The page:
Jesus tells his disciples: “Sell your possessions, and give alms; provide yourselves with purses that do not grow old, with a treasure in the heavens that does not fail, where no thief approaches and no moth destroys.” This is advice for how to live in the world now, in these days, the days of the Kingdom, and make the most of our lives while we are here.

In the news this past week we have heard a great deal about how the way in which we use our treasure speaks to what is in our heart and to the reality that it is something of which people take notice. What people do with their treasure, to whom they give it, what political and social causes they support, show the world what we value. When it is apparent for the world to see, there are consequences to our actions. People may think differently about us, may choose whether they want to do business with us or not, because our associations and choices in turn show what we value. Now I am not telling you whether you should or should not work out at Equinox or Soul Cycle. What I am saying is that where we give our money, what we do with our labour matters, that it has consequences, and reveals something fundamental about out heart and our soul.

In these days of the unfolding kingdom, we are called to use our possessions, give alms, as Jesus puts it, not in a token fashion, but in a way that really makes a difference, a way that truly matters. Our choices, our alms, our labour, become vehicles for the spread of the Kingdom. That’s what this whole business of “purses that do not grow old, with a treasure in the heavens that does not fail” is about. When we invest in those things that Voldemort and others closer to home whom we see and read about every day do not understand, in supporting those on the margins and without voice, supporting others who are working for the causes of justice, peace, reconciliation, then we are investing in treasure that endures. Perhaps our heart lies in education, eliminating poverty or hunger, preserving the environment for future generations, or even in our faith communities in which we come together to make meaning of our lives and which are the places from which our kingdom-oriented almsgiving begins. Wherever our hearts lie, let the world see it in our deeds.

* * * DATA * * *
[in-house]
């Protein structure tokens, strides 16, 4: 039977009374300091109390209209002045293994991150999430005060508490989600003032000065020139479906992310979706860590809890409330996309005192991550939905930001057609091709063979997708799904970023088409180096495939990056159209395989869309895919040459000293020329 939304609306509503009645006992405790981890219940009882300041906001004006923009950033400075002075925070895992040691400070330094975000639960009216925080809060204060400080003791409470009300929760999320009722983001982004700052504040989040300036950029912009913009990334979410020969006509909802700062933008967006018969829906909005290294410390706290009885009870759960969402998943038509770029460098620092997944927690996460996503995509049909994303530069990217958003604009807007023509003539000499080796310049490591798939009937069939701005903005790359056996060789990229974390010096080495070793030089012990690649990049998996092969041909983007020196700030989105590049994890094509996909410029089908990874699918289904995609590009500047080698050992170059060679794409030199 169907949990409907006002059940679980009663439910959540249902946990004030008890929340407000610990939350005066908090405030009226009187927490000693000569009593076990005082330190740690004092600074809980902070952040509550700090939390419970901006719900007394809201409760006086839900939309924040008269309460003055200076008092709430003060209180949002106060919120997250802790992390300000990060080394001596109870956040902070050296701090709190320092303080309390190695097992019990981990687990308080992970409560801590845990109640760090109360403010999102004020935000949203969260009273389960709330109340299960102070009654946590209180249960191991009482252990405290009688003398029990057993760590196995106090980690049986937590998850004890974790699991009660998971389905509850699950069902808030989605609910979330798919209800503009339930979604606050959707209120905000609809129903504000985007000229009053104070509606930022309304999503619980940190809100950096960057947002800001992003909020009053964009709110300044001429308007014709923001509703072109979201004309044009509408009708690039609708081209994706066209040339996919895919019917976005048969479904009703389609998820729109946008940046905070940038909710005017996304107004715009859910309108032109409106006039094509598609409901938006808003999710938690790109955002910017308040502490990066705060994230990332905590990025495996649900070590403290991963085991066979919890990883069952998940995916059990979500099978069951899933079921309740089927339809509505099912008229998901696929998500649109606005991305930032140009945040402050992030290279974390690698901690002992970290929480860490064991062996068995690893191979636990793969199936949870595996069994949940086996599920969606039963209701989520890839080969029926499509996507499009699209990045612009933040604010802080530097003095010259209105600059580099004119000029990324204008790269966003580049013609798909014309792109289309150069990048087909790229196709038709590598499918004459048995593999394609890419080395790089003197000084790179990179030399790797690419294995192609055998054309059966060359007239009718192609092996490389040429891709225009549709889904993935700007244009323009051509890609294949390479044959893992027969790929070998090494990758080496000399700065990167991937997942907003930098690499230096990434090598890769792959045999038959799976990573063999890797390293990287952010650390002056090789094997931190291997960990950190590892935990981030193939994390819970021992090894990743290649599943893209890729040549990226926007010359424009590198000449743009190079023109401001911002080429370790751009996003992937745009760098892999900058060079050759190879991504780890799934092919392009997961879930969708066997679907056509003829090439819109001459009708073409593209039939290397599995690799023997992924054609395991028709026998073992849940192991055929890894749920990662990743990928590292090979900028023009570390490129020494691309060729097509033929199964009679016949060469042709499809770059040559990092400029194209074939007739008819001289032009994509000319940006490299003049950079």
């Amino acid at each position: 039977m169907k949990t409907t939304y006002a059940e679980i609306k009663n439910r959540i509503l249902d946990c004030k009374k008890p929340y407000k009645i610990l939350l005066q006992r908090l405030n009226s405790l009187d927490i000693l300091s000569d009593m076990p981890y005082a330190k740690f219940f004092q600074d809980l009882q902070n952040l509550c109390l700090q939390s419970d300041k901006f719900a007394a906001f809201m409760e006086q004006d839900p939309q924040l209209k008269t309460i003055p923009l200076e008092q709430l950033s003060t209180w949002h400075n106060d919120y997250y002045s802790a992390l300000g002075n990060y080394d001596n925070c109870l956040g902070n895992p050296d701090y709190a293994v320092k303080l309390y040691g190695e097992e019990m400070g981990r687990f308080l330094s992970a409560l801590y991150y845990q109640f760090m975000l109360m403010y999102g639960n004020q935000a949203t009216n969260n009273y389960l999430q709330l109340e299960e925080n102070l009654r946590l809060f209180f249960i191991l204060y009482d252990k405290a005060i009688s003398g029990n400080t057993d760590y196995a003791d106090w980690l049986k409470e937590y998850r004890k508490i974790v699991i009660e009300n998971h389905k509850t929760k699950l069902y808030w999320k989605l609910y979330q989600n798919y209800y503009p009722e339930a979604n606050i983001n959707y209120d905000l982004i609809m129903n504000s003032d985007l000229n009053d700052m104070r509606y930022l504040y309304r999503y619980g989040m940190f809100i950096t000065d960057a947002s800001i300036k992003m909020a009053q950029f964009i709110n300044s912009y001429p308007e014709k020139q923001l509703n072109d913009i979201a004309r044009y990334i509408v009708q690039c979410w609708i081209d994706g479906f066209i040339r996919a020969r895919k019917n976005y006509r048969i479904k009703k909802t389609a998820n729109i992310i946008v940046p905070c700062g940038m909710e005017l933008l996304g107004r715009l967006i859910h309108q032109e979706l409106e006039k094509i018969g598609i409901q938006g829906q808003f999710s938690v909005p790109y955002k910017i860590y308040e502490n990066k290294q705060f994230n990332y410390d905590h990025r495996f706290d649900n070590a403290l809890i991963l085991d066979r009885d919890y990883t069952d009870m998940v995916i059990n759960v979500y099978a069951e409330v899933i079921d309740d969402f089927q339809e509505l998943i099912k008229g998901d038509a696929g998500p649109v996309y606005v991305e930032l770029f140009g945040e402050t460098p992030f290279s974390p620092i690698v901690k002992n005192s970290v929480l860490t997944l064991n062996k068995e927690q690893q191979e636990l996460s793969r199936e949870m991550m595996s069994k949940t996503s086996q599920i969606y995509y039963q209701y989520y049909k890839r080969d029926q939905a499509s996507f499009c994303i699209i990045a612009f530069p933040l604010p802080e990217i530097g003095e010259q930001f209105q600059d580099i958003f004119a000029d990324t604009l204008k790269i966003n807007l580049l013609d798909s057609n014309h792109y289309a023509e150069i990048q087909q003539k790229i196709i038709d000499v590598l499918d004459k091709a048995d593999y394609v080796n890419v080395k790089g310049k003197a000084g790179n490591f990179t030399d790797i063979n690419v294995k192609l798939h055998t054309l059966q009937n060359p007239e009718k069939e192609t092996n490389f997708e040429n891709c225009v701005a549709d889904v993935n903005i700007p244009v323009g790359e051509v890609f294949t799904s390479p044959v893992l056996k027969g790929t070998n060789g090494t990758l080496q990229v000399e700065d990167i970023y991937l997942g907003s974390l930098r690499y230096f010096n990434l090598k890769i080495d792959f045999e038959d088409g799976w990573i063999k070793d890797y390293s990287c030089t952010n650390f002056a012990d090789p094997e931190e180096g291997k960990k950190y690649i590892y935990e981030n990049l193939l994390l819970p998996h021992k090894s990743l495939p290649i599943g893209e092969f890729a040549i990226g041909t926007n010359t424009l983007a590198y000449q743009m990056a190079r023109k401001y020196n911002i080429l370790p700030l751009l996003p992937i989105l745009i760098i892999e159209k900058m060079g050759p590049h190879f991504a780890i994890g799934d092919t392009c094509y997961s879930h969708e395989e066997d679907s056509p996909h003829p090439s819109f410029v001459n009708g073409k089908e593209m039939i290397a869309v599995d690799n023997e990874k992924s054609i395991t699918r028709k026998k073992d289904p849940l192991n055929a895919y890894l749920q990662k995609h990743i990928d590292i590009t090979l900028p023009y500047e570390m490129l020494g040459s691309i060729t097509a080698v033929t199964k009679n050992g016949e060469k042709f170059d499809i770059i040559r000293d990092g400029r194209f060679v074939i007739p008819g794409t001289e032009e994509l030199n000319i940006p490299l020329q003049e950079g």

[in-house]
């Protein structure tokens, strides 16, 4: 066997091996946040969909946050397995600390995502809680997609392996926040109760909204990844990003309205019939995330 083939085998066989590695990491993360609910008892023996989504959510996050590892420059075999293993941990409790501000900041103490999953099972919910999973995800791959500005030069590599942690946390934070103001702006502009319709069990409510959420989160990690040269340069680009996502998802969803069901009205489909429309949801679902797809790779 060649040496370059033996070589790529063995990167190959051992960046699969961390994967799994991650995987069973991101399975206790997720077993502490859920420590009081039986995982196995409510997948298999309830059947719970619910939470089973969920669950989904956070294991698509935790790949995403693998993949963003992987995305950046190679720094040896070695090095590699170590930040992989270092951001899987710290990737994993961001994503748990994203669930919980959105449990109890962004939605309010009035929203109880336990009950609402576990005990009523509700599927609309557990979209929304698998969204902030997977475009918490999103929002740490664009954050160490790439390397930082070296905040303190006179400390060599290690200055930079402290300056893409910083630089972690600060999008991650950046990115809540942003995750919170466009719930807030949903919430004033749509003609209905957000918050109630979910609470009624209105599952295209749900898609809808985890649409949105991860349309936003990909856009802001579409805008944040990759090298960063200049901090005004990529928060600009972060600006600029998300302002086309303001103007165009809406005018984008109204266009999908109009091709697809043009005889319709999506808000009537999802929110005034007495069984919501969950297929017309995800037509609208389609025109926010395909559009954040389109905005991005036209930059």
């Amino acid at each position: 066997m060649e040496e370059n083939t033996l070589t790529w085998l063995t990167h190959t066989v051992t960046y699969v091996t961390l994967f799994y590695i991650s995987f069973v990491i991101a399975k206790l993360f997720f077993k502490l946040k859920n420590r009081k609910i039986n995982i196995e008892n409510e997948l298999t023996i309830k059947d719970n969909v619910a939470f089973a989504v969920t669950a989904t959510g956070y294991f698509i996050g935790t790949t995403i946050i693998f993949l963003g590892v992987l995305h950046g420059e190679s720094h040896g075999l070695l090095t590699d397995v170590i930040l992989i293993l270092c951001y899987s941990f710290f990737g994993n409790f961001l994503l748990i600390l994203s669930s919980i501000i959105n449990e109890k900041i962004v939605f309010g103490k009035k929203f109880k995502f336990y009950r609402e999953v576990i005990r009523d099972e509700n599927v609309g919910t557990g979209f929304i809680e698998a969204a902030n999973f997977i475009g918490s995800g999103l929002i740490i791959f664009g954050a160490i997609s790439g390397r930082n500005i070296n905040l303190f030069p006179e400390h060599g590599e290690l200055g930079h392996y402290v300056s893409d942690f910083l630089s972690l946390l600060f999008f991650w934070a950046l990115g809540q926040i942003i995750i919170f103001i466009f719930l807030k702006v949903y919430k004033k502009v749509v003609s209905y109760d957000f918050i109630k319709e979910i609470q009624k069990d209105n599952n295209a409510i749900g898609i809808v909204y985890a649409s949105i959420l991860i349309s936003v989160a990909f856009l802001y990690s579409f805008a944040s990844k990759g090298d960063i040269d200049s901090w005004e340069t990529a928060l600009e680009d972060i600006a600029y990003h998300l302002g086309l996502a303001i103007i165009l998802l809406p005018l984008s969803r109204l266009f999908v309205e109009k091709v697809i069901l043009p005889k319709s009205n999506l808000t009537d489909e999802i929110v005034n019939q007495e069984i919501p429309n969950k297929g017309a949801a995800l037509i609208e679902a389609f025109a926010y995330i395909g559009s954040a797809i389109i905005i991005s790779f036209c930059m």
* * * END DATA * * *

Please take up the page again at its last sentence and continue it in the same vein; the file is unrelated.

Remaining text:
When we do this we will not only be aligning ourselves with God’s purpose, but also serving as examples, beacons to others that this God-oriented, Kingdom-oriented life is possible, achievable, and meaningful. When we show the world where we have placed our treasure, then the world will know that our hearts lie with Our Lord in the service of the Kingdom of God, which has been given to us, and which is near, and which brings Love and reconciliation into the world.

Andrew Charles Blume✠
Barnstable Village, Mass.
Dominic, Priest and Friar, 8 August 2019


1Luke Timothy Johnson, The Gospel of Luke, Sacra Pagina Series, 3 (Collegeville, MN: The Liturgical Press, 1991), 201.

2J. K. Rowling, Harry Potter and the Deathly Hallows (London: Bloomsbury, 2007), 266.

3Rowling 2007, 267.

4Rowling 2007, 568.



 



© 2019 Andrew Charles Blume